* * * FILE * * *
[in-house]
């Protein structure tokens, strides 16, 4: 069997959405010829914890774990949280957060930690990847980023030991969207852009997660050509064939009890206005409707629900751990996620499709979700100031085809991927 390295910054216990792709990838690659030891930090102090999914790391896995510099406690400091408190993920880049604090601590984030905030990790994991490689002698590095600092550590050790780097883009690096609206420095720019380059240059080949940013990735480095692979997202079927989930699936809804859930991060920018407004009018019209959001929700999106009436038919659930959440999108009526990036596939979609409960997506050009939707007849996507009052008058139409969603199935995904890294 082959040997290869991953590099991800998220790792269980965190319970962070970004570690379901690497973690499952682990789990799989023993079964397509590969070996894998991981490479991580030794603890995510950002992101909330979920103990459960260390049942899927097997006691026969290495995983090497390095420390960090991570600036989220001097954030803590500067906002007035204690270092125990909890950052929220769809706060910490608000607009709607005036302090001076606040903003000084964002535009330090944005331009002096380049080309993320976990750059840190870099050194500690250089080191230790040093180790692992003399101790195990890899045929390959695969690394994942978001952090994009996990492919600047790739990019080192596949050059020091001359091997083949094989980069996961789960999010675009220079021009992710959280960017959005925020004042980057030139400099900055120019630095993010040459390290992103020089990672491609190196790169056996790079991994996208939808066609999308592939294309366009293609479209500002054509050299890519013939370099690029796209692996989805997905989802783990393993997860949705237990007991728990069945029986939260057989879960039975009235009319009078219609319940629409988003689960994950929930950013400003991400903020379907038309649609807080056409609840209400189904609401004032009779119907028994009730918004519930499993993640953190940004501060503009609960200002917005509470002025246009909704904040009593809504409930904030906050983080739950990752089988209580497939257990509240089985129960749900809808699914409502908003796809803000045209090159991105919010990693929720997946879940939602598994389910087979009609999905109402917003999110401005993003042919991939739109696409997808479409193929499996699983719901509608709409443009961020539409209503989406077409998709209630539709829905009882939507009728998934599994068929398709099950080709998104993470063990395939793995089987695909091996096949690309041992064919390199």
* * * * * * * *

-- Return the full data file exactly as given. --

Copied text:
[in-house]
């Protein structure tokens, strides 16, 4: 069997959405010829914890774990949280957060930690990847980023030991969207852009997660050509064939009890206005409707629900751990996620499709979700100031085809991927 390295910054216990792709990838690659030891930090102090999914790391896995510099406690400091408190993920880049604090601590984030905030990790994991490689002698590095600092550590050790780097883009690096609206420095720019380059240059080949940013990735480095692979997202079927989930699936809804859930991060920018407004009018019209959001929700999106009436038919659930959440999108009526990036596939979609409960997506050009939707007849996507009052008058139409969603199935995904890294 082959040997290869991953590099991800998220790792269980965190319970962070970004570690379901690497973690499952682990789990799989023993079964397509590969070996894998991981490479991580030794603890995510950002992101909330979920103990459960260390049942899927097997006691026969290495995983090497390095420390960090991570600036989220001097954030803590500067906002007035204690270092125990909890950052929220769809706060910490608000607009709607005036302090001076606040903003000084964002535009330090944005331009002096380049080309993320976990750059840190870099050194500690250089080191230790040093180790692992003399101790195990890899045929390959695969690394994942978001952090994009996990492919600047790739990019080192596949050059020091001359091997083949094989980069996961789960999010675009220079021009992710959280960017959005925020004042980057030139400099900055120019630095993010040459390290992103020089990672491609190196790169056996790079991994996208939808066609999308592939294309366009293609479209500002054509050299890519013939370099690029796209692996989805997905989802783990393993997860949705237990007991728990069945029986939260057989879960039975009235009319009078219609319940629409988003689960994950929930950013400003991400903020379907038309649609807080056409609840209400189904609401004032009779119907028994009730918004519930499993993640953190940004501060503009609960200002917005509470002025246009909704904040009593809504409930904030906050983080739950990752089988209580497939257990509240089985129960749900809808699914409502908003796809803000045209090159991105919010990693929720997946879940939602598994389910087979009609999905109402917003999110401005993003042919991939739109696409997808479409193929499996699983719901509608709409443009961020539409209503989406077409998709209630539709829905009882939507009728998934599994068929398709099950080709998104993470063990395939793995089987695909091996096949690309041992064919390199």